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As legend has it, Rayski, a protestant himself, married an Egyptian woman, and the minarets were supposed make Kraków feel more like home. Allegedly, Rayski’s symbolic gesture wasn’t appreciated by the city’s Catholic community. They took their ‘revenge’ by putting up a figure of Mary directly in front of the building (it’s still there today). Although the story is an urban legend, the Turkish House in Kraków continues to spark interest because of the love story supposedly behind it.
4. Esterka’s real estate
Esterka, a young and beautiful Jewish woman, was one of the countless lovers of Poland’s King Kazimierz Wielki. The king supposedly had quite a soft spot for Esterka – and he showed his love in real estate. The castle in Bochotnica is probably the most important of the lot, for it was allegedly connected with the royal caste in Kazimierz Dolny via an underground tunnel, which allowed for royal rendezvous. The ruins of both castles still stand today.
Although the famous chronicler Jan Długosz claims that Kazimierz and Esterka's love affair resulted in two sons, it was never verified whether she was actually a real person. This notwithstanding, traces of their love story are present in many Polish cities and towns.
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If urban legends are correct, Esterka was given numerous estates all over the country. The ‘Houses of Esterka’ can be found on maps of such cities as Opoczno (currently the town’s public library), Radom, Rzeszów, Wiślica and Sandomierz. Kraków’s historical district, Kazimierz, boasts not only another one of her houses, but also an entire street named after the king’s most famous lover.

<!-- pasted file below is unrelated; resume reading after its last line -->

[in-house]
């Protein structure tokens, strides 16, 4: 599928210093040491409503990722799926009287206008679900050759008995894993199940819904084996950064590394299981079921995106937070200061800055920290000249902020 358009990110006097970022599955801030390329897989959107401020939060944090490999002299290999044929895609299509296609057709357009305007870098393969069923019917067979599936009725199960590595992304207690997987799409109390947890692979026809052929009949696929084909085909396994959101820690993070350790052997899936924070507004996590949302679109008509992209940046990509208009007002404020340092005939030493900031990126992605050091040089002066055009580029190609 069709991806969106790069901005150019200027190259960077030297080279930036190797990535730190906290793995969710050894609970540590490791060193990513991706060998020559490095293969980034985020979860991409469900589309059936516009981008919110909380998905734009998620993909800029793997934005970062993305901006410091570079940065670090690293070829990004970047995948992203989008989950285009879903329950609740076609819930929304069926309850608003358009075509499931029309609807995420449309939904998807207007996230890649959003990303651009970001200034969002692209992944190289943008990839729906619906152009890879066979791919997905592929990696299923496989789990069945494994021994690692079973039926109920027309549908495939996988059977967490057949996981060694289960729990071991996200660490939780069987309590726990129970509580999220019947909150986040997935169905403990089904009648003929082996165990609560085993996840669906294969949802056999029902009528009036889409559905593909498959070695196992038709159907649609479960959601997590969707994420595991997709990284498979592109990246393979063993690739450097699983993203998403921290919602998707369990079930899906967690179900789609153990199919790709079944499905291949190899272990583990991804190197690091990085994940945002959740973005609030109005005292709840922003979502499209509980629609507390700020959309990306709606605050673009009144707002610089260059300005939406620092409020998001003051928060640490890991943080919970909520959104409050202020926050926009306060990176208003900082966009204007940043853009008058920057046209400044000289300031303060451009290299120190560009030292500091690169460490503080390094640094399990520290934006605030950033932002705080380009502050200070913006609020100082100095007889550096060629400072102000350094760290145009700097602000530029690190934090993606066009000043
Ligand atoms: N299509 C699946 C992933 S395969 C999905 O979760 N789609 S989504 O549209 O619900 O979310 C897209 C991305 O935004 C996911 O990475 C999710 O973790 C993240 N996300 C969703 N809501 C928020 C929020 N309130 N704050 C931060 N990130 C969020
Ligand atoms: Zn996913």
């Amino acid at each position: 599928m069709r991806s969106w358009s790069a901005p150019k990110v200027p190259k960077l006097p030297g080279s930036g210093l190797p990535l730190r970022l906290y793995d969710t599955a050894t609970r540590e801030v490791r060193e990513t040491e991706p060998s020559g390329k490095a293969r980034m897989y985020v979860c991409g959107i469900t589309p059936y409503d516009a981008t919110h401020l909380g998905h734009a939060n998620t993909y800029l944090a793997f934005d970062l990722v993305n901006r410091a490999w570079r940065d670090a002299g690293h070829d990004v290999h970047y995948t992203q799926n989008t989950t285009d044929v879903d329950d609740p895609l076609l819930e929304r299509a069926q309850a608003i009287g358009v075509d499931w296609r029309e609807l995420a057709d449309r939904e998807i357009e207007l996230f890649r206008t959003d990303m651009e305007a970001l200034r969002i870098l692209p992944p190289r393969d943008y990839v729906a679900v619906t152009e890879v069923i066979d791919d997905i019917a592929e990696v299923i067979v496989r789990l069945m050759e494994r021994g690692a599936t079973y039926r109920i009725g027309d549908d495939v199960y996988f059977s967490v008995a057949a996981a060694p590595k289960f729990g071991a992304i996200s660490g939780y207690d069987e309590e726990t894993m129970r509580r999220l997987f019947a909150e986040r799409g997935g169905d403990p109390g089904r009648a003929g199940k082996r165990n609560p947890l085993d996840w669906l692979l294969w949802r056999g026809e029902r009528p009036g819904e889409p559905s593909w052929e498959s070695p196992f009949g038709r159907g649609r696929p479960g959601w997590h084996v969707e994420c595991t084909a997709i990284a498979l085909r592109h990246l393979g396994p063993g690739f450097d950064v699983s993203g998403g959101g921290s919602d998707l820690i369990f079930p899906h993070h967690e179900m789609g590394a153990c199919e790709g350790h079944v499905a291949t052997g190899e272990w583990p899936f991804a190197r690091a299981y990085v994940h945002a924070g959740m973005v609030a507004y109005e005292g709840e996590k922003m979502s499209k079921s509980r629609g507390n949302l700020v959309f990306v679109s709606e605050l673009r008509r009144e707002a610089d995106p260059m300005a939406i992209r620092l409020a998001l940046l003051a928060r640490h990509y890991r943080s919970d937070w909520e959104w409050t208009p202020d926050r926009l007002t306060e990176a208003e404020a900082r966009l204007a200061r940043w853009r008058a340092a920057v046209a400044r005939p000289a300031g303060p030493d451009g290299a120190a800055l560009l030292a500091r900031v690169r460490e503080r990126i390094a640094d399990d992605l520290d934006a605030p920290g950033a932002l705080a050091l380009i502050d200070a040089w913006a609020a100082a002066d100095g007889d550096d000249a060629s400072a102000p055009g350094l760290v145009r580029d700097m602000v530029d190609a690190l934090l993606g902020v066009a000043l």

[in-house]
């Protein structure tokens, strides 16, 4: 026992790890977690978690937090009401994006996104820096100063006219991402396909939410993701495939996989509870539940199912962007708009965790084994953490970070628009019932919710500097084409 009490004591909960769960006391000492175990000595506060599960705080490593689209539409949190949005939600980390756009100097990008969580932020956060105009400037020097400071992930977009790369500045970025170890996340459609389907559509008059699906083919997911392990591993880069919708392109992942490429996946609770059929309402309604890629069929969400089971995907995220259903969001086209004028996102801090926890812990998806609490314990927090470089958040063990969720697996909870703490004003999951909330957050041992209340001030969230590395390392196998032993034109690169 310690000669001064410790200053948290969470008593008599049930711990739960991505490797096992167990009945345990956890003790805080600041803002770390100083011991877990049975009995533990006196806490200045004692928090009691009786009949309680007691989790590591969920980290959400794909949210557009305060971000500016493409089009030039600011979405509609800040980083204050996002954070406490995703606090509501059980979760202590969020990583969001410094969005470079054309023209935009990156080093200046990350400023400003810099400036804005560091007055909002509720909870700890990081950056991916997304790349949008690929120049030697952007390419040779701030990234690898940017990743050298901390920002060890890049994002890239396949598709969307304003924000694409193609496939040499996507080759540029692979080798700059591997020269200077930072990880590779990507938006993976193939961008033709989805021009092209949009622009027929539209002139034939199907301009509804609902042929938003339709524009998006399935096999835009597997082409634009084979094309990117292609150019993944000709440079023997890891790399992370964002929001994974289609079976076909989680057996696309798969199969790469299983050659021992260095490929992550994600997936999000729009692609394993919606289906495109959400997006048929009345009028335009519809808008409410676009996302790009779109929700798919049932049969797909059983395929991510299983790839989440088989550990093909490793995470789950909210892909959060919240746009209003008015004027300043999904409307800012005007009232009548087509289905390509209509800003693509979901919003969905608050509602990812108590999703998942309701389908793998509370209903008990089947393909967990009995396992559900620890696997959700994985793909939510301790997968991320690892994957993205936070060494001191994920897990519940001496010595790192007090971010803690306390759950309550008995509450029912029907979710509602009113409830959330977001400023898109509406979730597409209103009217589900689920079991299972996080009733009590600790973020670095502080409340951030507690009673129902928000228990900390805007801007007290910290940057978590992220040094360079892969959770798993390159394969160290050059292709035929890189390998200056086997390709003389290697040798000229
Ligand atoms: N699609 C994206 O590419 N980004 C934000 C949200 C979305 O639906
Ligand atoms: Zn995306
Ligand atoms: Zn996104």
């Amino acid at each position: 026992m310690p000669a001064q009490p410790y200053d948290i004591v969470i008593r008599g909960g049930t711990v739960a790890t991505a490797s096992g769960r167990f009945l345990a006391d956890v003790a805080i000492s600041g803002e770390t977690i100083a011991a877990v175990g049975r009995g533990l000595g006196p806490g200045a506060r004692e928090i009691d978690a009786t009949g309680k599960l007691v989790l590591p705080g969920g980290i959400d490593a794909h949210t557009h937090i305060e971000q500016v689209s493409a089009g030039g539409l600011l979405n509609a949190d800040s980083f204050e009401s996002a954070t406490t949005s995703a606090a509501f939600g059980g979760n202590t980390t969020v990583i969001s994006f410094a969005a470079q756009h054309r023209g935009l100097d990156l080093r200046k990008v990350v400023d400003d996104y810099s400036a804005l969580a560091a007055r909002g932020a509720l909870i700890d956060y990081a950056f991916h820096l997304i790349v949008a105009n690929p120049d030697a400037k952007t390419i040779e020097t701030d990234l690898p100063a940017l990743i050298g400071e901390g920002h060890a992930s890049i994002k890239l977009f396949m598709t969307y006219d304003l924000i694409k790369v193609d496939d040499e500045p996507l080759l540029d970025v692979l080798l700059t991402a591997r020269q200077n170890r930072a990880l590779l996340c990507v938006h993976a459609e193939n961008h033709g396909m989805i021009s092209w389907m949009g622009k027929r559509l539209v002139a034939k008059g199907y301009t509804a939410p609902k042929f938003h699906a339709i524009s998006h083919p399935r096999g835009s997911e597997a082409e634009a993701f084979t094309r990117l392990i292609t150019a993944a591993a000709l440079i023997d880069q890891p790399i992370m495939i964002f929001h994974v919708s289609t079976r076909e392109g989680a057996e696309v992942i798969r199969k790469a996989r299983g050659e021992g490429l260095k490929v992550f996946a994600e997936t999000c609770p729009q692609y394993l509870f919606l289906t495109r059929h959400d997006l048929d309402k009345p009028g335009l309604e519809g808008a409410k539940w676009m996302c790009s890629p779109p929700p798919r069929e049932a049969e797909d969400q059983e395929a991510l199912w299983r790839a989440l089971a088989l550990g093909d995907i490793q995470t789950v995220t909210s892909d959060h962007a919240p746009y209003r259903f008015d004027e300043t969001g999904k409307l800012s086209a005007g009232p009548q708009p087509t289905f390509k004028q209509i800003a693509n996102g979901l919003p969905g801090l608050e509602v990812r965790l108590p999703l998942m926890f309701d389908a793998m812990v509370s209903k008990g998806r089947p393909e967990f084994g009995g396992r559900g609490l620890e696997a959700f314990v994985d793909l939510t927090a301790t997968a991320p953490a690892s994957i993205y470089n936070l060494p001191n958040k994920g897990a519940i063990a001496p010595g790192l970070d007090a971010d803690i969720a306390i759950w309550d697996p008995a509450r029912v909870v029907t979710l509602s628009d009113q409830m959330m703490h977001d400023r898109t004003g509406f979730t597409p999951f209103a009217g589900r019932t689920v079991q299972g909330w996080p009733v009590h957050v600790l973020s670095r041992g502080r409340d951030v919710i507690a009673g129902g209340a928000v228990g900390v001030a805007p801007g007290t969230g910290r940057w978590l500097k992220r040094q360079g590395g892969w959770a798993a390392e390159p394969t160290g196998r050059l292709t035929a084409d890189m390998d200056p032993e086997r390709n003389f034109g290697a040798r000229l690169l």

5. A lovers’ reunion
At 3 U Furty Street, in a tiny lane in the city of Gdańsk, stands the former Holy Spirit Nursing Home. One of its gates is decorated with pictures of an elderly couple – Anna and Jakub, who lived in Gdańsk long, long ago. Both born into impoverished families, they came to know each other at their school, which was adjacent to the Holy Mary Church. Eventually, they fell in love.
Wanting to save up for a wedding, Jakub set off to work on ships. As time passed, Anna patiently waited for him – she never got married, as she had promised Jakub that she would wait for him for even 30 years or more. Anna grew old, living her life in poverty. Then, one day, while she was sitting in the gate of the nursing home, she was joined by an elderly pauper. She instantly realised that it was Jakub, who, as it turned out, had been taken hostage by the Turks for decades.
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The lovers’ reunion became a city-wide sensation. During the nursing home's refurbishment in 1690, it was decided that the lovers should be immortalised in a joint portrait, mounted above the gate: that is where the lovers came to spend their happiest years together.
6. Everything for Marysieńka
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The gardens of Wilanów Palace, photo: Wojciech Wojcik / Forum
The love story of Poland’s King Jan III Sobieski and Marysieńka is so popular that it is even taught at Polish schools. Sobieski tried to prove his love in many ways, including funding the building of a special residence for his wife. In Marysieńka’s favourite spot, he built Marie Mount (which later morphed into Marymont, currently a district of Warsaw) – a lovely palace located on the embankment of the River Vistula, hidden amongst the greenery. It was designed by one of the finest Baroque architects, Tylman van Gameren.